Mr Elton's wedding plans
Mr Elton returns to visit everyone and be smug about his conquest - a woman with 10,000 pounds to her name, who is more than happy to marry him and move to Highbury. He pays no attention to Emma and is obnoxious to Harriet, and then leaves to get married.
Emma begins to question what she ever found pleasing about him, and on learning more about his intended spouse - a Miss Augusta Hawkins - she believes that Harriet is inferior to Miss Hawkins only in lacking money. (We shall soon have a chance to see whether Emma proves right on that count.) Turns out Miss Hawkins's father was in trade as a merchant, her uncle is an attorney, and her sister is married to a guy who owns two carriages, and that's pretty much it for her backstory. (I can't help but notice that her background is not too different from some Austen characters we already know - the Bennet sisters had an uncle in trade and another that was an attorney, after all; but they were the daughters of a gentleman, and Miss Hawkins is not.)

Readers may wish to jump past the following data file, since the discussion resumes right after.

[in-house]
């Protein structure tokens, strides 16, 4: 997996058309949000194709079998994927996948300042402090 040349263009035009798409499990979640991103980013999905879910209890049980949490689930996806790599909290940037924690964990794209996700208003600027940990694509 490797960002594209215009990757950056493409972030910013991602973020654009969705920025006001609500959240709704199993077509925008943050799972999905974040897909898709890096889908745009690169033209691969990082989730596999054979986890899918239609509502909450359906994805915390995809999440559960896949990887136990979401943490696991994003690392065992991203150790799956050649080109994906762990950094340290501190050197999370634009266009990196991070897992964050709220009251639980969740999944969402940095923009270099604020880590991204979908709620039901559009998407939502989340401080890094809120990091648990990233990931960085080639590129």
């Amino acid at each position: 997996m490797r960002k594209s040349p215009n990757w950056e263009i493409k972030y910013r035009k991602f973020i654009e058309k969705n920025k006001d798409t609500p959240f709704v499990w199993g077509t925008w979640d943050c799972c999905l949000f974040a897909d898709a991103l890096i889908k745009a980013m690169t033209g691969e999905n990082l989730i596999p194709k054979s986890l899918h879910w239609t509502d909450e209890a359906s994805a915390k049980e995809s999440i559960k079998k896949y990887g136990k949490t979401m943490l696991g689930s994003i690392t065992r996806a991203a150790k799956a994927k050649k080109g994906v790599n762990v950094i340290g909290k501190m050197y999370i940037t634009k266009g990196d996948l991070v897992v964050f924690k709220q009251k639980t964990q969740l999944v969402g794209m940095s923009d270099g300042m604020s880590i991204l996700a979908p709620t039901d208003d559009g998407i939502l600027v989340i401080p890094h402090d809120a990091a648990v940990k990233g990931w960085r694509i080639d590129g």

Could she but have given Harriet her feelings about it all! She had talked her into love; but, alas! she was not so easily to be talked out of it. The charm of an object to occupy the many vacancies of Harriet's mind was not to be talked away. He might be superseded by another; he certainly would indeed; nothing could be clearer; even a Robert Martin would have been sufficient; but nothing else, she feared, would cure her. Harriet was one of those, who, having once begun, would be always in love.LOL! The narrator's points here are hilarious, telling us much about Harriet - and, in fact, largely nailing Harriet's character with that final observation: Harriet "would be always in love" is a fine bit of foreshadowing, whether Emma realizes it or not.
Emma continues to meddle
Harriet has been invited to call on Elizabeth Martin, and Emma is scheming as to how to have Harriet call without the possibility of Harriet spending too much time with the Martins. She doesn't really want Harriet to renew her acquaintance with the Martins, even though she understands the necessity of Harriet paying the call, because she believes Harriet will renew her feelings for Mr Robert Martin, marry him, and then Emma would be "forced" to cut off the relationship.
Mind you, the only person who would force her to cut off that relationship is Emma herself, but she doesn't seem to pay much attention to that.